Company is also working on embeddable “mega sensor” for future VR headsets
Palmer Luckey, the creator of the Oculus Rift virtual reality head-mounted display (HMD), recently told GamesIndustry International that VR may not become mainstream for quite some time to come. One of the things currently holding VR back, per Luckey, is the use of traditional controllers, which he feels are far from ideal for VR. However, as we wait for the ideal VR input to materialize, the list of controller alternatives for VR aficionados to experiment with keeps on growing. The latest addition to it is the Leap Motion Controller.
Leap Motion, Inc. has introduced a Leap Motion controller mount for the Oculus Rift. Called the VR Developer Mount, this $20 contraption allows the company’s eponymous motion-sensing camera to snap onto the Oculus Rift.
“If virtual reality is to be anything like actual reality, we believe that fast, accurate, and robust hand tracking will be absolutely essential,” the company’s CTO David Holz said in a blog post Thursday. “We believe in the concept of other specialized controllers as well, but our hands themselves are the fundamental and universal human input device.”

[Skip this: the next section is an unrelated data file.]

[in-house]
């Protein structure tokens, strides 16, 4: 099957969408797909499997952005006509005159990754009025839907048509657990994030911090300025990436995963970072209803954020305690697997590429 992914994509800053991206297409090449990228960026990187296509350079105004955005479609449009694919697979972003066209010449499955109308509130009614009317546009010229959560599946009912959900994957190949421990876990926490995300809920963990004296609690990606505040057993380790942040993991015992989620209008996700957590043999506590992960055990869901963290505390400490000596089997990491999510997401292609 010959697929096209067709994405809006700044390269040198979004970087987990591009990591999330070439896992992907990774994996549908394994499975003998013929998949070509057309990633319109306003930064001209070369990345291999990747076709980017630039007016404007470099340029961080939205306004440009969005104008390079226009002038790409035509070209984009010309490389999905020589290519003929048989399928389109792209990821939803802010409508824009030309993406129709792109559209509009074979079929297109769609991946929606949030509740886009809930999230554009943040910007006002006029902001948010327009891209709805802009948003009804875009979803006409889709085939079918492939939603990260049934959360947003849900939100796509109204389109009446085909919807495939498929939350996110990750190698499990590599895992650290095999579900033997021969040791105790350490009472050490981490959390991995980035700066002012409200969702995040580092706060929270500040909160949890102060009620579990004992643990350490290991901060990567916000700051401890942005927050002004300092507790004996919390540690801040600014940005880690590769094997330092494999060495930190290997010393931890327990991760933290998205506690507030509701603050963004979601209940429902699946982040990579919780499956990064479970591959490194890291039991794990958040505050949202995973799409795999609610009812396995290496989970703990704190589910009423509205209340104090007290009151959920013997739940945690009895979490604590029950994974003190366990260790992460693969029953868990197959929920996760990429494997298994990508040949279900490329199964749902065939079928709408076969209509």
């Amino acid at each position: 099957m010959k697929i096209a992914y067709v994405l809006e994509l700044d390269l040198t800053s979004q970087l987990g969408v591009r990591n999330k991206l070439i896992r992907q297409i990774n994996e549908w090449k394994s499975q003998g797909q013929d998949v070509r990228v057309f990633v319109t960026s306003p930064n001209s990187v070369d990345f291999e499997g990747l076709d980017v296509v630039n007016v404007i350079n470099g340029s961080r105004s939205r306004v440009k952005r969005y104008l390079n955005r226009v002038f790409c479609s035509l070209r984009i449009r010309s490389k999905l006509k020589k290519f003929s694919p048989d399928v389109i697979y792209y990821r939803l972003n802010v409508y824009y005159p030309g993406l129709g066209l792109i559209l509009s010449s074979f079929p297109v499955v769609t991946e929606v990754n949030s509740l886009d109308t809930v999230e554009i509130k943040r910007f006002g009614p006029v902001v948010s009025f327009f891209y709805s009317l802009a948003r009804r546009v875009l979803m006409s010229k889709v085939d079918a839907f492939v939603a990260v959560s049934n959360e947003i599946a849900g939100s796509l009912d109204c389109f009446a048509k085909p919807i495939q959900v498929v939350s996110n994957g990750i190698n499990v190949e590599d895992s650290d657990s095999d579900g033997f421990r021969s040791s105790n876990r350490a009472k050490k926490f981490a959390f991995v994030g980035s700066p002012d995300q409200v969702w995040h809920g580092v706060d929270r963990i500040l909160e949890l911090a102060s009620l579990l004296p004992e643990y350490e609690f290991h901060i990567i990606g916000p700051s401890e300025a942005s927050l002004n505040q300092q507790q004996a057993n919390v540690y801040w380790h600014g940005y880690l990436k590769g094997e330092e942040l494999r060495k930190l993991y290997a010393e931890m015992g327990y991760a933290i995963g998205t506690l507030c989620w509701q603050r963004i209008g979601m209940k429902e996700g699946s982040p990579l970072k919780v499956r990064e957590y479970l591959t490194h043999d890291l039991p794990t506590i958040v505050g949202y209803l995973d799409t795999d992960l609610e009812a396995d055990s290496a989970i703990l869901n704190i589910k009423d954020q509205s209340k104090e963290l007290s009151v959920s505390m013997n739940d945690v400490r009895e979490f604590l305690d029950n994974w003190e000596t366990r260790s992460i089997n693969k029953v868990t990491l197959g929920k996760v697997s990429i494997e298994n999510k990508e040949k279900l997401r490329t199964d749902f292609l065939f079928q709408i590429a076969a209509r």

The VR Developer Mount will help developers make the most of a new API that for the first time gives them access to raw infrared from the Leap Motion Controller: “When mounted directly onto a head-worn display, these [infrared] images become stereoscopic windows into the world around you. What it sees, you see.”
“This expands the tracking space to be in any direction you’re facing. You can reach forward, turn around, look up and down, and the tracking follows you wherever you go. Because our device’s field of view exceeds that of existing VR displays, you’ll find it can start to track your hands before you even see them.”
Holz also revealed that the company is working on a next-generation “mega sensor” that will be offered directly to VR OEMs for embedding in their HMDs. Codenamed “Dragonfly”, the new sensor will come with “greater-than-HD image resolution, color and infrared imagery, and a significantly larger field of view.”